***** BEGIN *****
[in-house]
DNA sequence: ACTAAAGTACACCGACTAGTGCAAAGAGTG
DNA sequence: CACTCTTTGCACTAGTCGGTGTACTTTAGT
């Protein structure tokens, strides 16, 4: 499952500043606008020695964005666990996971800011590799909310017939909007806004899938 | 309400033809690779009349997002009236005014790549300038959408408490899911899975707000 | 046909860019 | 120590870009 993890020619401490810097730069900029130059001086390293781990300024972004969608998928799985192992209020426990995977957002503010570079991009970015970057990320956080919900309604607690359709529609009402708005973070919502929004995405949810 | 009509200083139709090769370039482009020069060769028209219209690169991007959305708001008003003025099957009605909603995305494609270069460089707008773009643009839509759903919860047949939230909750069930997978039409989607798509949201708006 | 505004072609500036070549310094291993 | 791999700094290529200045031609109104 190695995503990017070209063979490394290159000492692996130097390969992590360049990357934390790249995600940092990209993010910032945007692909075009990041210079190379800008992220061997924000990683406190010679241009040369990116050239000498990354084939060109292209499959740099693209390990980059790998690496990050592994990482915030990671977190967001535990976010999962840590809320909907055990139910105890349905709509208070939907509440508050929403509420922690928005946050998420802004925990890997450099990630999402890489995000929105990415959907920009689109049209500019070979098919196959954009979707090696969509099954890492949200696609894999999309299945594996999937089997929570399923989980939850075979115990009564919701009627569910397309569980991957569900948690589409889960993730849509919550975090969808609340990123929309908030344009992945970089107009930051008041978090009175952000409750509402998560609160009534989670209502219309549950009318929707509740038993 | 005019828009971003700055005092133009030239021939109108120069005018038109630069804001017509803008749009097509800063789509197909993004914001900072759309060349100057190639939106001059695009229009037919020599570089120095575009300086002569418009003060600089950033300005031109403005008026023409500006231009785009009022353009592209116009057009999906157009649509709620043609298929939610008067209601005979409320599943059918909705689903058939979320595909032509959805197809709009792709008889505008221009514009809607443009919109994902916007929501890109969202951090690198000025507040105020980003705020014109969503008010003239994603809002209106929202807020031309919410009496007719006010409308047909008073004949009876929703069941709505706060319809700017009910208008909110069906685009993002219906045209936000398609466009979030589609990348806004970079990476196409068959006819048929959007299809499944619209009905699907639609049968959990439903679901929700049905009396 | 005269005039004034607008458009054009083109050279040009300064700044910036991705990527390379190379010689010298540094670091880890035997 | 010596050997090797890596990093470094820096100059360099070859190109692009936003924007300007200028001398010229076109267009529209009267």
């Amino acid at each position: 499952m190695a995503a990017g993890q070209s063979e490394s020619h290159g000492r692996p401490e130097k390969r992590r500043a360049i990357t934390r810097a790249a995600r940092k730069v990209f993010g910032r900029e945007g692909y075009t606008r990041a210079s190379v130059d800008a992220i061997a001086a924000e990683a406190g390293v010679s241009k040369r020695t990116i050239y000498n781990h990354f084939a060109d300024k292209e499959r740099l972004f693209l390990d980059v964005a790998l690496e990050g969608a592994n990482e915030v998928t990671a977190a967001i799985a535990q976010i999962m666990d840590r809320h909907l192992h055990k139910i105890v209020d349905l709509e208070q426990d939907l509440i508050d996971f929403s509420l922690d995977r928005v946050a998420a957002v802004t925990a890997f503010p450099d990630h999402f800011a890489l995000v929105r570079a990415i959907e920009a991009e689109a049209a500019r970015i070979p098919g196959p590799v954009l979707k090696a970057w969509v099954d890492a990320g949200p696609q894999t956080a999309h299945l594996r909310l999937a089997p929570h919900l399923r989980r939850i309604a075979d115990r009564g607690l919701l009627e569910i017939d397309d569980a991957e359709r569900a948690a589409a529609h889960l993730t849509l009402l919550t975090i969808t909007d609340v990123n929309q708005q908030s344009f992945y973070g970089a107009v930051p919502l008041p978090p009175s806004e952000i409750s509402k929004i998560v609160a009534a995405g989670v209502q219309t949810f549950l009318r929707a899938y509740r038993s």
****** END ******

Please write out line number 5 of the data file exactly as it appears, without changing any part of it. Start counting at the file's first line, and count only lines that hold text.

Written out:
């Amino acid at each position: 499952m190695a995503a990017g993890q070209s063979e490394s020619h290159g000492r692996p401490e130097k390969r992590r500043a360049i990357t934390r810097a790249a995600r940092k730069v990209f993010g910032r900029e945007g692909y075009t606008r990041a210079s190379v130059d800008a992220i061997a001086a924000e990683a406190g390293v010679s241009k040369r020695t990116i050239y000498n781990h990354f084939a060109d300024k292209e499959r740099l972004f693209l390990d980059v964005a790998l690496e990050g969608a592994n990482e915030v998928t990671a977190a967001i799985a535990q976010i999962m666990d840590r809320h909907l192992h055990k139910i105890v209020d349905l709509e208070q426990d939907l509440i508050d996971f929403s509420l922690d995977r928005v946050a998420a957002v802004t925990a890997f503010p450099d990630h999402f800011a890489l995000v929105r570079a990415i959907e920009a991009e689109a049209a500019r970015i070979p098919g196959p590799v954009l979707k090696a970057w969509v099954d890492a990320g949200p696609q894999t956080a999309h299945l594996r909310l999937a089997p929570h919900l399923r989980r939850i309604a075979d115990r009564g607690l919701l009627e569910i017939d397309d569980a991957e359709r569900a948690a589409a529609h889960l993730t849509l009402l919550t975090i969808t909007d609340v990123n929309q708005q908030s344009f992945y973070g970089a107009v930051p919502l008041p978090p009175s806004e952000i409750s509402k929004i998560v609160a009534a995405g989670v209502q219309t949810f549950l009318r929707a899938y509740r038993s």